US home prices closed out last year with the biggest annual gain in more than six years while sales of new homes spiked last month, the latest sign that the country’s long-suffering housing market was on the mend, data showed on Tuesday.
Meanwhile, US consumers grew more optimistic this month, even as payroll taxes rose and about US$85 billion worth of government spending cuts were due to take effect tomorrow.
“The numbers are all pretty strong. It’s a significant rise in confidence and a strong rise in new homes sales — there is not really much to argue in those numbers,” 4Cast Ltd economist David Sloan said in New York.
The S&P/Case Shiller Composite Index of 20 metropolitan areas showed home prices jumped 6.8 percent year-over-year in December last year, the biggest gain since July 2006, just before the bottom began to fall out of the US housing market.
Separately, US Department of Commerce data showed sales of new homes jumped 15.6 percent to a four-and-a-half year high. The percentage increase was the largest in almost 20 years.
Home prices have been rising since February last year, helping housing contribute to growth last year for the first time since 2005. Historically low interest rates have also enticed buyers and US Federal Reserve Chairman Ben Bernanke’s defense of central bank policy on Tuesday suggested those rates would not rise soon.
“There’s no doubt when you look at all the housing data that’s come out, it certainly paints a picture of continued improvement in that market,” Chase Private Client chief economist Anthony Chan said. “You have the best of all possible worlds: You have low mortgage rates, which are going to stay for a while, and you have price appreciation. You take those two things into account and you have a formula for further significant improvement.”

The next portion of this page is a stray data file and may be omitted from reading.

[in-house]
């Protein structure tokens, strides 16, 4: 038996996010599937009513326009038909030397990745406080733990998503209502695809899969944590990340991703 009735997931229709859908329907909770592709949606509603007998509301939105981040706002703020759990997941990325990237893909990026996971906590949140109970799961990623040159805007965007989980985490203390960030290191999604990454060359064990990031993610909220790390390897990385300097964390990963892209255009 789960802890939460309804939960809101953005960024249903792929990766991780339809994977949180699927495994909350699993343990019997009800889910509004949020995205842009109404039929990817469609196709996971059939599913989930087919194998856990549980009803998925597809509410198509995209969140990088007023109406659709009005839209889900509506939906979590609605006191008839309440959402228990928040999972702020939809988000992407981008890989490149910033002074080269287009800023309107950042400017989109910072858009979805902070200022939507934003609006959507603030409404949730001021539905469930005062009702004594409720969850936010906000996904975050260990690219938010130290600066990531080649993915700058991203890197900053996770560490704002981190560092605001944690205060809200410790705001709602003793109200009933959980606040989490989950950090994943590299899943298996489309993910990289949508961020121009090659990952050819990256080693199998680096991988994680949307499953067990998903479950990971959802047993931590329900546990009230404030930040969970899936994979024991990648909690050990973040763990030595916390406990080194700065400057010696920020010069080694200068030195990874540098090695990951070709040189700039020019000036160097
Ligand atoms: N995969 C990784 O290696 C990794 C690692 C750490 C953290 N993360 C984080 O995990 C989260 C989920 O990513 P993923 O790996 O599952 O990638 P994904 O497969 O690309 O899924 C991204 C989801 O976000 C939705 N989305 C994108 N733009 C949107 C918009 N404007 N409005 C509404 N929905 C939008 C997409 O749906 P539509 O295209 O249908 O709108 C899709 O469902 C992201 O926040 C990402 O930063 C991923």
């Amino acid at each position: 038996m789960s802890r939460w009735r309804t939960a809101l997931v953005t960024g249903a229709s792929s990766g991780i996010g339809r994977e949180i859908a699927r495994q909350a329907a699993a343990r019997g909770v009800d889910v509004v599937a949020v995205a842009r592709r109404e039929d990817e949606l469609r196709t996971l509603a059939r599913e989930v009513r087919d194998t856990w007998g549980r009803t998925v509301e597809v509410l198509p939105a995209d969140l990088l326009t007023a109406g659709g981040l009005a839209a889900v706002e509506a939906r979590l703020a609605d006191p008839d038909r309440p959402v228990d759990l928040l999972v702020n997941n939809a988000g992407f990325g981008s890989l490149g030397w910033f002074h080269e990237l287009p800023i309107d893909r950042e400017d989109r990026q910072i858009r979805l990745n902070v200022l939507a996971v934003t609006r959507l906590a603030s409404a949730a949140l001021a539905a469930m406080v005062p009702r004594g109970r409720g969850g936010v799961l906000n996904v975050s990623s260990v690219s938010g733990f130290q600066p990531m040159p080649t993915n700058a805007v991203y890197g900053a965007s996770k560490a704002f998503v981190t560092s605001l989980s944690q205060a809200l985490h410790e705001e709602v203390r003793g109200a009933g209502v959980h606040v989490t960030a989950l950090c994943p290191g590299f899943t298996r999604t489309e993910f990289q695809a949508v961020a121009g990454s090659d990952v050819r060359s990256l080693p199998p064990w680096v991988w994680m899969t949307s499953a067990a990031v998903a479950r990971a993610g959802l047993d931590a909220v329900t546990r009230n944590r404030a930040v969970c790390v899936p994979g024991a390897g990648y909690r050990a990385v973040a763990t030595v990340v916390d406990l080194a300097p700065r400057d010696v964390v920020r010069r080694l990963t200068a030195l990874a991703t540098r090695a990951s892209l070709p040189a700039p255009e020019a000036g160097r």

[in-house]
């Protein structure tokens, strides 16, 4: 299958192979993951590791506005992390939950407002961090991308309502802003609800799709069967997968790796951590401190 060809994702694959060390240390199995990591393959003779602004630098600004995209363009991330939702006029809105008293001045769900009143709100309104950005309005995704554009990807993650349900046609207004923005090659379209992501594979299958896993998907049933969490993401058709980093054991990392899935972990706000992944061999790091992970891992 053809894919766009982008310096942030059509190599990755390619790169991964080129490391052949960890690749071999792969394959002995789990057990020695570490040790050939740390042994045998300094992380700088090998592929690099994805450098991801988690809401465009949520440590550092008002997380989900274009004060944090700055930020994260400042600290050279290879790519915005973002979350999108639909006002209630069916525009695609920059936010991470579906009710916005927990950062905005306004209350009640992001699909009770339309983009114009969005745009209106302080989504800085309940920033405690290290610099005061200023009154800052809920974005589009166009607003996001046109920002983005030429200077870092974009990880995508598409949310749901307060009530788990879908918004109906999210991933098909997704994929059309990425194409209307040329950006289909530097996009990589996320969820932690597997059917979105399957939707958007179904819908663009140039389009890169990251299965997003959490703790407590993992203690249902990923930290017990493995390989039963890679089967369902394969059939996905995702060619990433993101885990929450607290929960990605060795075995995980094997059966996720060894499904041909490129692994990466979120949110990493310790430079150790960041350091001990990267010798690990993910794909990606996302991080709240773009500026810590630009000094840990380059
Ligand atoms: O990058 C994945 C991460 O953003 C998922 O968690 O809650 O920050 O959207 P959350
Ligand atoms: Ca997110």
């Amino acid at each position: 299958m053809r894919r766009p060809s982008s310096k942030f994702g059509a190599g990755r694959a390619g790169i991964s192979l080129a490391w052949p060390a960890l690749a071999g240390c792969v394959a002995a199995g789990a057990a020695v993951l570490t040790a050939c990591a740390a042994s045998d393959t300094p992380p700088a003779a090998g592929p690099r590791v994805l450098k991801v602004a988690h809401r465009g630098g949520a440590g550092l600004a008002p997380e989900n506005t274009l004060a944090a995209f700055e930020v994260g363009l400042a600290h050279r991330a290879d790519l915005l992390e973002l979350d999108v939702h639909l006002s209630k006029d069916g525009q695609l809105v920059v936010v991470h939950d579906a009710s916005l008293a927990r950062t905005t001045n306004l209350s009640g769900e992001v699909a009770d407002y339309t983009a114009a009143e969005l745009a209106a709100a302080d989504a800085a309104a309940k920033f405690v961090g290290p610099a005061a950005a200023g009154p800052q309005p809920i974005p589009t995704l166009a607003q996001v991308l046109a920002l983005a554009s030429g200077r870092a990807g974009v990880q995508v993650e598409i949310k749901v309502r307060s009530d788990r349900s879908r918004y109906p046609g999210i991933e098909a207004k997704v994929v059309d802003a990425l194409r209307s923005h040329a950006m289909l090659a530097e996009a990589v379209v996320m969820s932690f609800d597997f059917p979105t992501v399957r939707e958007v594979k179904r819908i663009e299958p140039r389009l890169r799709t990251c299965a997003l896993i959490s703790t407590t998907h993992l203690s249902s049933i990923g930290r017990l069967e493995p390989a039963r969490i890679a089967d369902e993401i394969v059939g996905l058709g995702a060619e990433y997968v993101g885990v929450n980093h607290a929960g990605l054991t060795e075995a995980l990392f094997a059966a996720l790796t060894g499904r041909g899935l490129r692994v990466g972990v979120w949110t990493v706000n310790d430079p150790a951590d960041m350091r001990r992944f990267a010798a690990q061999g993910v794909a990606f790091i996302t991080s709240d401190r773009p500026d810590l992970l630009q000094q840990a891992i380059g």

Major US stock indeces rallied, while US Treasury yields rose on the stronger-than-expected data.
Federal Deposit Insurance Corp data showing that the US banking industry recorded its highest earnings last year since before the financial crisis also contributed to the rosier economic outlook.
Consumers were certainly feeling more cheerful this month. The US Conference Board said its consumer confidence index rose more than expected this month as Americans shrugged off worries about higher taxes.
However, while Washington averted the full brunt of tax increases and spending cuts that were scheduled to go into effect this year, taxes did rise for some Americans and the payroll deduction holiday came to an end, leaving consumers with less spending money.
Last year, housing contributed to economic growth for the first time since 2005. Prices have been rising since February last year, as the supply of homes for sale tightened.
Investors buying cheap homes to be converted into rentals also supported the market and some struggling areas saw a sharp bounce back in prices.
However, the market is far from fully healed — about 20 percent of mortgages are underwater and foreclosure rates remain elevated.
“Housing won’t be a huge contributor to growth this year but we are on the long road to recovery,” said Michael Hanson, senior US economist at Bank of America Merrill Lynch.